California man who claimed Taliban sympathies, wanted to blow up bank gets 15 years prison

The Associated Press

This photo released by the San Jose Police Department via the San Jose Mercury News shows Matthew Aaron Llaneza, 28, after a 2011 arrest for weapons offenses. Llaneza, a California man with delusions of joining the Taliban, was sentenced Thursday, Feb. 27, 2014 to 15 years in federal prison for trying to blow up a bank with a car bomb he thought would go off but was actually made up of inert materials supplied by the FBI. U.S. District Judge Virginia Gonzalez Rogers said she was satisfied that the sentence — spelled out in a plea deal between Llaneza and federal prosecutors — struck a balance between acknowledging the 29-year-old San Jose resident's mental condition and punishing him for actions. (AP Photo/San Jose Police Department via the San Jose Mercury News)

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"Defendants' conduct here was very serious. He knowingly and willfully participated in a plan to blow up a bank building. He created the plan and selected the target. He helped build what he believed to be a large bomb to accomplish the plan. He drove the bomb to the bank building, placed it in a location designed to maximize its destructive force, then attempted to detonate it twice," Assistant U.S. Attorney Andrew Caputo wrote in the memo.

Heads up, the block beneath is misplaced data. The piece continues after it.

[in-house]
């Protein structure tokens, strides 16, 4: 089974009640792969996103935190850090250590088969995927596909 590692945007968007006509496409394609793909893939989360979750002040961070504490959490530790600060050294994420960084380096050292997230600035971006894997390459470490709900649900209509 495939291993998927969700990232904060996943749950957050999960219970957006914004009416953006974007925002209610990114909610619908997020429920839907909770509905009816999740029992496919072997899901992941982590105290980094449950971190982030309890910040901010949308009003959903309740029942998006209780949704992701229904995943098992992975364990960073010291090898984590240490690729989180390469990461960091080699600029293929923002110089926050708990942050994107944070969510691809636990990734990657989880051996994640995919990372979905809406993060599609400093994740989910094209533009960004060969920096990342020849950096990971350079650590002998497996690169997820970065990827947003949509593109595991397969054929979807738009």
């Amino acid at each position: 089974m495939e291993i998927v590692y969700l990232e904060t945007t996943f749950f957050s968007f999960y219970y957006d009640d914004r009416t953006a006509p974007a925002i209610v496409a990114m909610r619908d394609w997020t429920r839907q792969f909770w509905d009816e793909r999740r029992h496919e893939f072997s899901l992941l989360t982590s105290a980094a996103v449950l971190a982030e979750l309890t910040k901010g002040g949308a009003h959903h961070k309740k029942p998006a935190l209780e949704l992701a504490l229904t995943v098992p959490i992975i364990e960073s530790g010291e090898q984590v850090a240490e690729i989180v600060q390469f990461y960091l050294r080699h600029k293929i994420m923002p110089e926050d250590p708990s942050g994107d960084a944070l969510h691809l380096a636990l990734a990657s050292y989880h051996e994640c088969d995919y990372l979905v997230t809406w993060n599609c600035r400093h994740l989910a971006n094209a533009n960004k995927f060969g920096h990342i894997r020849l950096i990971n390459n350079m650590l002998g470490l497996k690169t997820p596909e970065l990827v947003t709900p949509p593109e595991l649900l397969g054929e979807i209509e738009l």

"Had the bomb been real, it would have destroyed at least a portion of the building and easily could have killed or seriously injured innocent bystanders."

Llaneza's defense lawyer, Assistant Federal Public Defender Jerome Matthews, said in a memo of his own that he would not argue with a 15-year sentence during Thursday's hearing even though "it is an open question whether Matthew Llaneza would have participated in a plot to detonate a car bomb had he not been introduced to and guided by an undercover FBI agent."

"Matthew was not a radicalized jihadist but rather a delusional, severely mentally disturbed young man; he had no technical skills to speak of," Matthews wrote. "He had no training or background that would have helped him to accomplish an actual bombing; he was preternaturally suggestible and desirous of being accepted; and, not least, he had no desire to inflict mass casualties."

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